November was somewhat of a dry month here at Matthewpedia. So, to make up for lost time, this post will be… short. (Shouldn’t everything that makes up for lost time be short?)
Last week, AOL announced the “15 hottest products of 2007.” Normally, I read Time’s version of this convenient collection of pro bono holiday marketing, but this list intrigued me. (By the way, whoever gave yesterday’s Internet company the market-research thermometer is still a mystery.)
Go ahead and look at the list – I can tell you’re dying to know what’s underneath the shiny wrapping.
Out of 15 “products,” 9 are explicitly technology products, and that’s if you don’t count the Tesla Roadster or the Boeing Dreamliner. That leaves two drinks, an erasable tattoo, and Hannah Montana. Honest. The top three are worth mentioning here.
Of course, the love-it-or-hate-it lightning-rod iPhone ranks first. Ask anyone who’s used one and they’ll tell you why. Even the BCS system could get this right.
What surprised me was this year’s runner-up: Coke Zero. Coke Zero? Really? This soda’s impact on the pop landscape – carbonated or cultural – knows no bounds. Apparently the Coca-Cola company is winning because this low-carb drink tastes better than flashy competitors, and because it doesn’t use the word “diet.” Whatever the case, I still wonder how it outscored the…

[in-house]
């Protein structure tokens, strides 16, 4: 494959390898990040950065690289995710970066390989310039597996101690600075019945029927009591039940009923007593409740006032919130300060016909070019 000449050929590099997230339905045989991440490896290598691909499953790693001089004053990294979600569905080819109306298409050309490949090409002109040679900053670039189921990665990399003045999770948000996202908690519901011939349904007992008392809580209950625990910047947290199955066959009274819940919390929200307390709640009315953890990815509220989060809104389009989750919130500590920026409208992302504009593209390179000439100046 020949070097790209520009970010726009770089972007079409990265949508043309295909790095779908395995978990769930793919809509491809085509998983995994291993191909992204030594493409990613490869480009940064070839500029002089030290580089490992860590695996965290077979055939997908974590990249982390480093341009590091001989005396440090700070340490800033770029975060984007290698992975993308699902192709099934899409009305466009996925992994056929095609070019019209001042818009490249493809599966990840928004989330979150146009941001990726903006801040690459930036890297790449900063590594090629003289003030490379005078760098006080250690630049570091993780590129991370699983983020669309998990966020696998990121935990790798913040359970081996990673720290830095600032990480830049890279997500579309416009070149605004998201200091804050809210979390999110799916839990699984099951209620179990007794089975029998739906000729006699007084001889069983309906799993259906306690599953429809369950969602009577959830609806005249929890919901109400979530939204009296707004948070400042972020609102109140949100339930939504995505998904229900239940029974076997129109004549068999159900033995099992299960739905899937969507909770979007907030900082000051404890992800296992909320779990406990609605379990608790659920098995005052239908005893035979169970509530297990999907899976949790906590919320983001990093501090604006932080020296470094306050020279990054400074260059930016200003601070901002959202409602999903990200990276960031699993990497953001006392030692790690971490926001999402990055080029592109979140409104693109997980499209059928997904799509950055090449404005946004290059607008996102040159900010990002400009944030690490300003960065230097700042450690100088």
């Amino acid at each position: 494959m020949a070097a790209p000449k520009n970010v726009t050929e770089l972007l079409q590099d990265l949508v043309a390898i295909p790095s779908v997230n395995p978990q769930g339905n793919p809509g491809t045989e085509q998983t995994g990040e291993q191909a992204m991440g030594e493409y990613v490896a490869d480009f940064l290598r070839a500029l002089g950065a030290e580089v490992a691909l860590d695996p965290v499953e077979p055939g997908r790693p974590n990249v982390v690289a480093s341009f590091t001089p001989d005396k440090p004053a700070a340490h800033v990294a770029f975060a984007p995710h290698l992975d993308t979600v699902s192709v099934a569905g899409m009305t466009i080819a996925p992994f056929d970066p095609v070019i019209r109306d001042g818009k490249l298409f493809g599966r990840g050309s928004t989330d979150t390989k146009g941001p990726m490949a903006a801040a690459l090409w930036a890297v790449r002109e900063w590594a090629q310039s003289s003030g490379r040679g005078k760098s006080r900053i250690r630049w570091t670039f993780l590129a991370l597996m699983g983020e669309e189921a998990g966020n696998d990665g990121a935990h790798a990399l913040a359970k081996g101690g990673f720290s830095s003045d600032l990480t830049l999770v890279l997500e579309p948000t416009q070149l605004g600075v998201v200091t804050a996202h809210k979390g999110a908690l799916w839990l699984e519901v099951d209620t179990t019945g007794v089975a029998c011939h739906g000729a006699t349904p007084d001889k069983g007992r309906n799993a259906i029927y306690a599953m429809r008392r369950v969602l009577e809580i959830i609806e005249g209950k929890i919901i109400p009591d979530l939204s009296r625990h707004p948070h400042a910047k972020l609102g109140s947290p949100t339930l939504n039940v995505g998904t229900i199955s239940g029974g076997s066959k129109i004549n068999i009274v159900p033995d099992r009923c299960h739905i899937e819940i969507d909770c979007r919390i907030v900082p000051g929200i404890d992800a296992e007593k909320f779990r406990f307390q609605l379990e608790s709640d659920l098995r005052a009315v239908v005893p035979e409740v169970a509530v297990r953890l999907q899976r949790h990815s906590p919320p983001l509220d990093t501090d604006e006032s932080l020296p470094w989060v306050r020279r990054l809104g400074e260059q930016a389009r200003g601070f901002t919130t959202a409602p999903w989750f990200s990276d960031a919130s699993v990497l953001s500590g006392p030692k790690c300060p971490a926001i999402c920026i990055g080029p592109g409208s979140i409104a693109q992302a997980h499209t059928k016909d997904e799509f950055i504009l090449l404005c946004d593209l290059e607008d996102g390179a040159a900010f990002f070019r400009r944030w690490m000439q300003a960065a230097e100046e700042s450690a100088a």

Nintendo Wii. Pronounced “we,” Wii is an addictively fun, motion-based video game system that lets everyone play – even the chronic controller-jerkers among us (you know who you are). Wii was released last Christmas, and is still selling out regularly. Nintendo hasn’t led the industry since 1991, but they’re back. Have you played a Wii? This thing is on a different level.
Besides burning calories while playing video games (!), the Wii gives messages to players between turns. “Why not take a break?” it says, showing you a picture of an open window with a peaceful breeze blowing the curtains. Does anyone else think it’s amazing that Nintendo has sold 13 million products that encourage us to stop using them?
So, there are the winners: an expensive phone that thinks it’s a computer, a soda we drink because we’re stationary long enough to use our phone instead of our computer, and a guilt-free video game system that cares.
Who wants a pony?